Trina McGee opens up with 'Boy Meets World' co-star Will Friedle about his Aunt Jemima joke

When Will Friedle made what he thought was a harmless joke about his "Boy Meets World" co-star Trina McGee looking like Aunt Jemima, she took the time to explain to him the implications of comparing a Black woman to a character rooted in racist stereotypes. 

The actor now credits her with changing his life for the better. 

During an appearance on a Sept. 12 episode of the "Pod Meets World" podcast, which stars "Boy Meets World" alums Danielle Fishel, Rider Strong and Friedle, McGee, now 53, opened up about the incident that left her feeling "really small." 

Previously:Trina McGee opens up about racism she experienced on 'Boy Meets World'

The cast of the the 1990s ABC sitcom "Boy Meets World," including (from left to right) Ben Savage, Matthew Lawrence, Betsy Randle, Rider Strong, Trina McGee, Maitland Ward, and Lily Nicksay, attend the ATX Television Festival opening night red carpet on Thursday, June 6, 2013, in Austin, Texas.

Friedle, 46, recalled the joking nature of the "Boy Meets World" cast and said he thought it would be funny to make a comment about the "big red headscarf" McGee was wearing on set. 

"In my head, I attached no cultural significance to that whatsoever. I saw a person who I thought was my friend but didn't know all that well wearing a big, red hat," Friedle said. "You and I still hadn't worked together a ton, but in my head you were a part of the cast so that means I'm gonna make fun of you. So I thought 'gonna make fun of her red hat.' That's as a far as my dumb (expletive) privileged mind saw it.

"Right before I walked on for my part, I walked by and went 'love your syrup' and walked onto the set, thinking 'boom, zing, just got her for her hat.' I heard Ryder (Strong) laughing. We finished the scene and you came up to me–" 

"Oh, I was pissed," McGee chimed in. 

"You were like, 'that was not OK.' And I was like, 'what?' " Friedle said. "I had no idea what you were talking about. You went, 'Referring to me as Aunt Jemima.' I was like, 'I assumed that was like you calling me the Jolly Green Giant.' And you're like, 'No. No that's not the same thing at all.' You explained to me – you never use the time as an excuse, but in the mid-90s, I had no idea the cultural significance of the Aunt Jemima character."

McGee said she frequently felt she had to "bite my tongue" on set, but needed to speak up in that instance. 

He continued: "I was mortified, because the last thing you want to think is you're part of the problem – like, your ignorance is part of the problem. In my head, I was going 'I made fun of her because of her hat, that's all I was trying to do. What just happened?' And I remember you very patiently explaining to me why I was an idiot, and we hugged and walked away. But I was shaken. … You walked away and I remember literally shaking."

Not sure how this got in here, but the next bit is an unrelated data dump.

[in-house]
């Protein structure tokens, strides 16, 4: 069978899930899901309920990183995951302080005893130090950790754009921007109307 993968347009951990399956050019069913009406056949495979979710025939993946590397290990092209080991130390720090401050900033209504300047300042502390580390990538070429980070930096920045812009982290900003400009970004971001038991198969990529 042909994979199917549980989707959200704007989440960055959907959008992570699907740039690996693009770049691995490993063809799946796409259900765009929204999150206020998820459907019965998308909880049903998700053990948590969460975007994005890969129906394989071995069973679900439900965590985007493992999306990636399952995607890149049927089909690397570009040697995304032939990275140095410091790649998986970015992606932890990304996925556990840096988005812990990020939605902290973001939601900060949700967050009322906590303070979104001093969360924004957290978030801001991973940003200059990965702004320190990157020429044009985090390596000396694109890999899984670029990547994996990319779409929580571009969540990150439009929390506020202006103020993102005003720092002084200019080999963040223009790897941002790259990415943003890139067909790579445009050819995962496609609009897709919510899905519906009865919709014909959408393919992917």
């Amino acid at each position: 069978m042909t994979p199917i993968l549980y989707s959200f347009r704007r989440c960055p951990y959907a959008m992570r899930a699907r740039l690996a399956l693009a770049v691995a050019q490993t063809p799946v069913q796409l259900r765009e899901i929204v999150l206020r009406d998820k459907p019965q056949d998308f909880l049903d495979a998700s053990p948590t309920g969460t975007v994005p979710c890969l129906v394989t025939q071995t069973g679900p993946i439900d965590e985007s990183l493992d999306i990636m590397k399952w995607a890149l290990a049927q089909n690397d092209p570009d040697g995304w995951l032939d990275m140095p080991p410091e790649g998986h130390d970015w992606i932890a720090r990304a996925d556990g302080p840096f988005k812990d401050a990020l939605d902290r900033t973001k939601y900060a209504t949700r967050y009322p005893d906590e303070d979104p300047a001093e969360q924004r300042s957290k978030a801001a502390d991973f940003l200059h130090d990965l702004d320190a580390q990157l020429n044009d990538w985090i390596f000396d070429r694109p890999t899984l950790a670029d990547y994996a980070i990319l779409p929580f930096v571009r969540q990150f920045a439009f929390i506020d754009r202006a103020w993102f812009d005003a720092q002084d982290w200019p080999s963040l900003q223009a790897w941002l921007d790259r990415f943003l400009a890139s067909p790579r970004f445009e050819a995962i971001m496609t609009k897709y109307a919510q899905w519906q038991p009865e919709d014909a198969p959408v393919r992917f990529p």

Read more about the cultural significance of Aunt Jemima:Aunt Jemima pancake mix, syrup replaced with new brand after criticism of packaging with racist stereotype

Afterward, Friedle said he spoke about the situation to Strong ad nauseum, "because it literally changed my life." 

"That moment was the moment I was like, 'You can't just say stuff. You can't just throw things out there because you think it's funny and walk away. You could be hurting people. You could legitimately be hurting people because you think it's funny.' "

McGee, too, spoke to others about the incident afterward: "I just kept telling friends and family the story and they were like, 'No, he doesn't sound racist, he just sounds really dumb.' That was the feedback I kept getting."

She continued: "This is the thing, Will. You become part of the issue nowadays when you have to move in spaces with people of color and you don't really have to by right, but it would behoove you to learn as much about them as you can. You didn't have to back then, nor were you told to, nor would it affect your check, nothing."

From left to right, Betsy Randle, Ben Savage, William Russ, Will Friedle and Lily Nicksay star as the Matthews family in "Boy Meets World."

It's not the first time McGee has opened up about the incident publicly. In 2020, she posted on Twitter and gave an interview to Yahoo Entertainment about the "Aunt Jemima" comment and how she had to braid her own hair the night before filming because she didn't have an on-set hair dresser

McGee says she felt "frustrated" and that her "respect level was not appreciated" on set. Friedle has since apologized multiple times, she previously noted. Now, McGee believes the "real tragedy" of that moment is all "the years that went by that we didn't talk about it." 

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"I never said in the press that I (faced) these extreme racist moments," she added on the podcast. "It was one moment when you said the syrup thing, I got mad, but I don't count that as my entire experience on the show. I'm not saying this to give you a break, because I'm kind of damned if I do and damned if I don't. I love you. That's not my entire experience on the show. It's not a racial issue. It's more of a trust, friendship, at the time of where we were and you guys kind of being snot kids." 

"It flusters me to this day that I said something like that to you out of such ignorance," Friedle told her. "And I did apologize at the time and then I apologized in the letter that I wrote to you because I was like, 'Oh my God, I can't believe that this is still going on, because I thought we were so cool,' and then it's like, no of course it's still going to matter. I said something stupid." 

He added: "I love you. I really do. You absolutely changed my life for the better. You made me a better person."